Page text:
After five food delivery worker deaths in the past two months in Australia, two of which have occurred since last Saturday, the precarious nature of the gig economy has become a hot button issue prompting a taskforce investigation from the NSW Government.
But the trend towards the gig economy, especially following mass job losses due to the COVID-19 pandemic, is here to stay and will continue to pose challenges for the welfare of anyone involved.
The underlying issues of financial security and the risk of injuries are what led Sydney-based entrepreneurs Skye Theodorou and Anish Sinha to seek solutions for gig workers, founding their startup Upcover last year to simplify what are often complex insurance schemes and empower this growing portion of the population.
"We believed that people should be able to have the option to be informed and build a safety net, either through the protection of insurance products or employee benefits-type products," says Theodorou (CEO), who along with Sinha (COO) is a finalist in this year's Business News Australia Sydney Young Entrepreneur Awards.
"If you're working for yourself, why shouldn't you still be able to accrue some kind of sick leave or holiday leave, and be able to do that with some of your own income?"
To make this vision a reality, in May the company secured a partnership with one of the world's oldest insurers Lloyds of London, and raised around $900,000 including backing from global venture fund Antler.
The Upcover business model will eventually target most of the gig economy more broadly, but the logical place to start was with food delivery through a soft launch in October with Sydney Ebike Rentals (SER), a service specialising in electronic bikes for delivery riders.
"We started with the food delivery segment that has just boomed throughout COVID and built out a bite-sized product which is $0.95 a day for one to three different products; that's to protect their bike or bicycle, in case they injure other people or damage other property, and to protect themselves in case they're injured," says Theodorou.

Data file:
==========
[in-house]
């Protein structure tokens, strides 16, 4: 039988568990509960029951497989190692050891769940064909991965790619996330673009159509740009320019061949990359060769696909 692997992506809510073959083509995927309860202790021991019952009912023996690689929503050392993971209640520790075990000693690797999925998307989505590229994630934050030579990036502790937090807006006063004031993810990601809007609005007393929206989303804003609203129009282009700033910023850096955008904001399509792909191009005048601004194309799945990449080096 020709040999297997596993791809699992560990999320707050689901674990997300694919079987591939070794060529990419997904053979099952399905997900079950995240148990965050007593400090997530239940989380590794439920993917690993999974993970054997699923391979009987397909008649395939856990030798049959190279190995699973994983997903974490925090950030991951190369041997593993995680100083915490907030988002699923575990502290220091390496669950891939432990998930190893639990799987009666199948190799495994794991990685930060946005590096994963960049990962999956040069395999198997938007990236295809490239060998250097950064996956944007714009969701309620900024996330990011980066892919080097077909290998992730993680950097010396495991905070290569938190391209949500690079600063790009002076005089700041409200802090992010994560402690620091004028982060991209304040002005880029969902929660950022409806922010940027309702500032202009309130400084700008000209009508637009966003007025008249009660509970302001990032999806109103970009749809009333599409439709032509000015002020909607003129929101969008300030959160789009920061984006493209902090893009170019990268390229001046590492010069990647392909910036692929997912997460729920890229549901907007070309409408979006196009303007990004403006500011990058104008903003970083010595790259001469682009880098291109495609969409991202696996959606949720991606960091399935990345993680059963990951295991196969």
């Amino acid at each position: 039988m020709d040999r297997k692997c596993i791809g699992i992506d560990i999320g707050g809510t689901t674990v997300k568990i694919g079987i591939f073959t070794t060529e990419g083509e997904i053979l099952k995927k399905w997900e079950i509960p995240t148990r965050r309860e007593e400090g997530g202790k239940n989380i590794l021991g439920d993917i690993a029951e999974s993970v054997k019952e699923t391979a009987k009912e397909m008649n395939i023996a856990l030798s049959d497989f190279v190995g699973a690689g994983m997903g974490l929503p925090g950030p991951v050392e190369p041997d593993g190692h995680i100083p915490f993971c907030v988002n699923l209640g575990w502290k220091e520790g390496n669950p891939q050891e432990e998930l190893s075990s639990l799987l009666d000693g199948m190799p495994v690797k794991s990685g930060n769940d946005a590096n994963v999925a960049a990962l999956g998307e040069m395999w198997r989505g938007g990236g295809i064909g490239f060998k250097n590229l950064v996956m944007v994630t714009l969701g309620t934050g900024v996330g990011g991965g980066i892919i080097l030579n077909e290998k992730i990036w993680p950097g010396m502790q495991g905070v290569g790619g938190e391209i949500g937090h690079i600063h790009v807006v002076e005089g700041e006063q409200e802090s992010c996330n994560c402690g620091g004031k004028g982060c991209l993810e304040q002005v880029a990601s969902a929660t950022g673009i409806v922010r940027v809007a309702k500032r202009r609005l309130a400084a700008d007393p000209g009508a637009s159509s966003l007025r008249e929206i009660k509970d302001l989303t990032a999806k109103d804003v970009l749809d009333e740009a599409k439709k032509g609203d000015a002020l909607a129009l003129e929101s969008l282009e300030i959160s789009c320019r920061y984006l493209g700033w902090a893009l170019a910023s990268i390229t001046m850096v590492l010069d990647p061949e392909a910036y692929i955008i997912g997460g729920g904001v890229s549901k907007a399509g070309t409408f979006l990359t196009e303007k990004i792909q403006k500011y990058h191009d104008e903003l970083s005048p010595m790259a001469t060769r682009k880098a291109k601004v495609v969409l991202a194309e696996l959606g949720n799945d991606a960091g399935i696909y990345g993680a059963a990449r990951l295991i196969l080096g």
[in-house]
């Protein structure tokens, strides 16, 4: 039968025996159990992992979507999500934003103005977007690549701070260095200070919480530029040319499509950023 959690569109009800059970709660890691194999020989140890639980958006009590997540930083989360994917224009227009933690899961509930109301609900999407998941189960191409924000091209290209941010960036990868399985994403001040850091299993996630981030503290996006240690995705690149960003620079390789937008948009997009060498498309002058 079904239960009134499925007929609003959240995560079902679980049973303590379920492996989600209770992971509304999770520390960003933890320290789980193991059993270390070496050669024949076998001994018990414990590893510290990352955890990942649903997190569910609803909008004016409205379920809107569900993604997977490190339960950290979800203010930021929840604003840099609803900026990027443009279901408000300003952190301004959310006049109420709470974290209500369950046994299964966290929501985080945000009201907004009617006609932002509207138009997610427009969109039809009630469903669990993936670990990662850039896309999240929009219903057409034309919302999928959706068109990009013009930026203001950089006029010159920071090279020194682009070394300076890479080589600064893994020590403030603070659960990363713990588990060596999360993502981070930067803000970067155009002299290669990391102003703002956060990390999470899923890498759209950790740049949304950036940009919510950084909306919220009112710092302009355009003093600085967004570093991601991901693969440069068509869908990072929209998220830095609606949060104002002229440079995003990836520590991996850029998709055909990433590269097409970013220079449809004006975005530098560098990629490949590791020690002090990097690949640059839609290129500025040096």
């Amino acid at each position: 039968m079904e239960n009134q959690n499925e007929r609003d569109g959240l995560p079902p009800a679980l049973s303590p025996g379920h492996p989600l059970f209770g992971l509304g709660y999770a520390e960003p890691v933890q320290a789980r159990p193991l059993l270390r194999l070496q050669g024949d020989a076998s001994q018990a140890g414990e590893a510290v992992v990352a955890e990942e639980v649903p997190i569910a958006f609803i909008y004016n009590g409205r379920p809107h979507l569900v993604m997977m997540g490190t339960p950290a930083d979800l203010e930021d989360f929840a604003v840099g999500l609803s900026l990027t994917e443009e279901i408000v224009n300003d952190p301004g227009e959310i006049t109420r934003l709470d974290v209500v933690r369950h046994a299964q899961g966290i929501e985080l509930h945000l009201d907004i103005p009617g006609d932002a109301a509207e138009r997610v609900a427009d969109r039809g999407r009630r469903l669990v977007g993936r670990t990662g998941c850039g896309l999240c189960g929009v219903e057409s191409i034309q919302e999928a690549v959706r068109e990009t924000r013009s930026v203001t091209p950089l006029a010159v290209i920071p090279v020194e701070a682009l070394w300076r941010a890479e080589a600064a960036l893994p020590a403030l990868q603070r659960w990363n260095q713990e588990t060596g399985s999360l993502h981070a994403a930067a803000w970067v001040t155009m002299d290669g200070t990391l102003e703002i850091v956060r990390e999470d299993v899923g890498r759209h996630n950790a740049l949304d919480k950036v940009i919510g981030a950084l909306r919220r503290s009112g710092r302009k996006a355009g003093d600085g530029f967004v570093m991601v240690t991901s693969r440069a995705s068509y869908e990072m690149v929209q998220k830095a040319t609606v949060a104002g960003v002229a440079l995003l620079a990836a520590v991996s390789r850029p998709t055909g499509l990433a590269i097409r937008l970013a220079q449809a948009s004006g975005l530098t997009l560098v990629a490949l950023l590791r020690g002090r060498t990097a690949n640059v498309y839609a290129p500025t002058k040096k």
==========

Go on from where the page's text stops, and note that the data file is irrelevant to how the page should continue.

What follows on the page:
Following the success of that launch, Upcover's tailored pay-as-you-go insurance has been rolled out nationwide in partnership with EASI, a leading Asian food delivery platform in Australia with 20,000 food delivery workers.
Theodorou explains one in 10 Australian workers were in the gig economy including more than 80,000 food delivery workers who currently make more than 150 million deliveries each year and contribute $6 billion to the national economy.
Meanwhile, in the USA the figure is closer to one in five and is set to eventually trend towards one in three - a path Theodorou believes Australia will eventually follow as well.
"The majority of food delivery workers are highly qualified international students who turn to food delivery platforms as a way for them to earn an income. They will often work for a platform such as Uber Eats, Deliveroo, EASI or DoorDash," says the entrepreneur, who formally worked at Zurich Insurance while Sinha was previously head of business at Sequoia-backed Nearbuy.com.
"However, these platforms are not considered to be their 'employer'. This means these 'workers' have limited access to the benefits that most 'employees' would gain such as protection against injuries and accidents while they work."
She says recent fatal accidents have triggered demand for an insurance product capable of covering worst case scenarios, as well as the day-to-day requirements of food delivery workers such as covering bike theft and Upcover's contemporary 'COVID-19 relief' cover.
Theodorou says these products are Australian Financial Services Licence (AFSL) compliant and are available on iOS and Play Store.
The pair also intend to expand upcover's products to cater to the insurance requirements of more than 280 occupations now working in the gig economy such as cleaners, tradespeople, beauticians, professionals and freelancers. The market potential in Australia just for upcover's core products alone is more than $2 billion.
"Insurance for delivery drivers is just the start for us. With so many essential sectors now working for themselves - from tradies to beauticians, cleaners, consultants and aged care contractors - it is time that affordable cover was offered to those who work independently, and as simply and easily as possible, and we will meet that demand," says Theodorou.
"The gig economy isn't going anywhere, and will continue to thrive beyond the pandemic. Protection for these workers needs to be improved long-term, for food delivery workers and all other sectors of the gig economy.
"We have had the unique experience of writing our own policies based on feedback we have received from delivery drivers themselves. This way, we have been able to replace traditional complex wording and policies from the 70s, into the modern age."Never miss a news update, subscribe here. Follow us on Facebook, LinkedIn, Instagram and Twitter.
Business News Australia